free booknotes online

Help / FAQ




<- Previous Page | First Page | Next Page ->
MonkeyNotes-Richard II by William Shakespeare
Table of Contents | Message Board | Printable Version

PLOT (Synopsis)

Act I opens at Windsor Castle where King Richard listens to the allegations of his cousin, Henry Bolingbroke (the Duke of Lancaster), who accuses Thomas Mowbray, Duke of Norfolk, of misappropriating royal funds and of masterminding the recent death of the Duke of Gloucester. Richard tries to effect a reconciliation between them, but to no avail. Richard has no other option left but to order that a trial by combat be held at Coventry to settle the dispute. Just before the combat begins, Richard decides to banish both the opponents: Mowbray for life and Bolingbroke for ten years, which is then reduced to six years. Richard notices the show of popular affection for Bolingbroke as he goes into exile. Richard himself makes plans to leave for Ireland where a rebellion has broken out. Before he leaves, he is summoned to the bedside of the dying John of Gaunt, Bolingbroke's father.

In Act II, John of Gaunt anxiously awaits Richard's arrival. He is hopeful that the young king will listen to the advice of a dying man. When Richard arrives, Gaunt cautions him against the flatterers who surround him and berates him for his irresponsibility in administering the royal funds. Richard's sole reaction is to dismiss his uncle as a mad "lean-witted fool." As soon as Gaunt dies, Richard confiscates his property and wealth, against the protests of the Duke of York, who reminds him of Bolingbroke's rights. Angered by Richard's outrageous behavior, Henry Percy, Duke of Northumberland, reviews the king's actions with Lord Ross and Lord Willoughby, who reveals that the banished Bolingbroke has already set sail for England with an army of three thousand men.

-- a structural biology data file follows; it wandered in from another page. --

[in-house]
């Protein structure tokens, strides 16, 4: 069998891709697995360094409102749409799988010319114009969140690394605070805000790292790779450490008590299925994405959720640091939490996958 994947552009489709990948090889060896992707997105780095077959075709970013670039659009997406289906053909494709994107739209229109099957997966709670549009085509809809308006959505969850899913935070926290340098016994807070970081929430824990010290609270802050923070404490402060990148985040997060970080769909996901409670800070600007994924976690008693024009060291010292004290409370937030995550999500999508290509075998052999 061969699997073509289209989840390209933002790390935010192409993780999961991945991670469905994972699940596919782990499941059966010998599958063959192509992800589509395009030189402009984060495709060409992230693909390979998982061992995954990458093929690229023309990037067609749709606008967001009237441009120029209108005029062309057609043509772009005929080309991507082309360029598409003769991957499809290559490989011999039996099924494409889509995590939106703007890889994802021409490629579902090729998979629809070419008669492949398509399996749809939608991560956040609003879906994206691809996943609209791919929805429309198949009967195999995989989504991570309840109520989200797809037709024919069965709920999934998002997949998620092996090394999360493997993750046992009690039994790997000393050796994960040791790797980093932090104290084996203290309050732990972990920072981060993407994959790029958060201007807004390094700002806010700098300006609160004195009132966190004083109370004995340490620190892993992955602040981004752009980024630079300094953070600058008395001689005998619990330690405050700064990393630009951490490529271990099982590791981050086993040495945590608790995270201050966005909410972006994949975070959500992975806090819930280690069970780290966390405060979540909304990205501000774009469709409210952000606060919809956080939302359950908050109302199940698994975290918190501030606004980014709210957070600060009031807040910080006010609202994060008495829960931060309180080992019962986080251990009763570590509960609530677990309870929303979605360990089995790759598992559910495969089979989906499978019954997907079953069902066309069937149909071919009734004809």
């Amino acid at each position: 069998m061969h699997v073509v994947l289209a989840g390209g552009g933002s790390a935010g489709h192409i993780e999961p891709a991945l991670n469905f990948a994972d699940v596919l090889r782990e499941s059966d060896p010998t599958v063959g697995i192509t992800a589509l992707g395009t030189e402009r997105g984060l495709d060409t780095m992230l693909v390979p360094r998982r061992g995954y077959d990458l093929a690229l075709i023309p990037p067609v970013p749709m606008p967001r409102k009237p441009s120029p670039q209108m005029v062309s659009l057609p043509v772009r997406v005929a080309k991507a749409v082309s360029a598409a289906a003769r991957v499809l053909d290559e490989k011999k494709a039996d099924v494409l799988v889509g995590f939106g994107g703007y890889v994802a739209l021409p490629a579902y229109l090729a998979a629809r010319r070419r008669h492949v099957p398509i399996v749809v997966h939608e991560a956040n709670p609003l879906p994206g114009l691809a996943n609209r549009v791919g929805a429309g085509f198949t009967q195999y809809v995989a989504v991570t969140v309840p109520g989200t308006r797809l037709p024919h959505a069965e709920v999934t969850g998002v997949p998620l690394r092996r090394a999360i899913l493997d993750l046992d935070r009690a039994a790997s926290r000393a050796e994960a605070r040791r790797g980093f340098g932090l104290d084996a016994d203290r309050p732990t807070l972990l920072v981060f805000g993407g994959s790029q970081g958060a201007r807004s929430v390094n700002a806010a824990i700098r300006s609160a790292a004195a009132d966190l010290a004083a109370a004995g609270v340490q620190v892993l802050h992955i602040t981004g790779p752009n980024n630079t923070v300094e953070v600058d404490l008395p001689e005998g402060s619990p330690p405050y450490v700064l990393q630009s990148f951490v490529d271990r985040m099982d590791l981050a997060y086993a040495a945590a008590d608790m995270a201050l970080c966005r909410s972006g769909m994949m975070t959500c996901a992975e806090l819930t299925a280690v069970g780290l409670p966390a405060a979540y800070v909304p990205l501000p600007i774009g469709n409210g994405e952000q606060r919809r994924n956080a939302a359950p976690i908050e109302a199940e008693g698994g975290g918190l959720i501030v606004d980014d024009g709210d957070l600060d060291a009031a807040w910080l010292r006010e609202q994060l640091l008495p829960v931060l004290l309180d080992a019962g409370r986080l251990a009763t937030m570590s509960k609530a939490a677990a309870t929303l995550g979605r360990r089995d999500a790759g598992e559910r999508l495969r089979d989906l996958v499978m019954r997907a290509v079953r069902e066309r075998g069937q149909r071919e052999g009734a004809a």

In the meantime, Sir John Bushy attempts to comfort Queen Isabel, who is grieving over her husband Richard's departure for Ireland. Sir Henry Green bursts in with the news that Bolingbroke has landed and that he has won the allegiance of such powerful men as Northumberland and his son Harry. In Gloucestershire, Bolingbroke explains to York, who is acting as the regent in Richard's absence, that he has violated his sentence of banishment only to claim his inheritance as Duke of Lancaster.


Arriving in Wales in Act III, Richard expresses his happiness at being in his kingdom once again and is confident that Bolingbroke's rebellion will soon lose support and collapse. Despite the encouragement of York's son, the loyal Duke of Aumerle, and the Bishop of Carlisle, King Richard's confidence declines as he learns from the Earl of Salisbury and Sir Stephen Scroop that all his supporters have deserted him, including his most trusted confidante, the Duke of York. In despair, Richard seeks refuge at Flint Castle. When Bolingbroke arrives before the castle and learns that Richard is within, he asks to see him, promising to lay down his arms if his sentence of banishment is revoked and his property is restored. Richard appears on the walls of his castle and grants Bolingbroke's demands. Despite his cousin's fair words, it is evident to Bolingbroke that Richard retains only a shadow of his former magnificence and power. Meanwhile, Queen Isabel seeks to drive away her cares in the garden of the Duke of York. A gardener appears, accompanied by two servants, one of whom wonders why they should take pains with their garden while disorder prevails in England. The gardener retorts that if Richard had looked after his garden as earnestly as they tend theirs, he would not be faced with the loss of his crown. At this point the Queen makes her presence known and learns that Bolingbroke has brought Richard to London.

Table of Contents | Message Board | Printable Version


<- Previous Page | First Page | Next Page ->
MonkeyNotes-Richard II by William Shakespeare
Google
Web
PinkMonkey

Google
  Web PinkMonkey.com   

All Contents Copyright PinkMonkey.com
All rights reserved. Further Distribution Is Strictly Prohibited.


About Us
 | Advertising | Contact Us | Privacy Policy | Home Page
This page was last updated: 5/9/2017 8:53:25 AM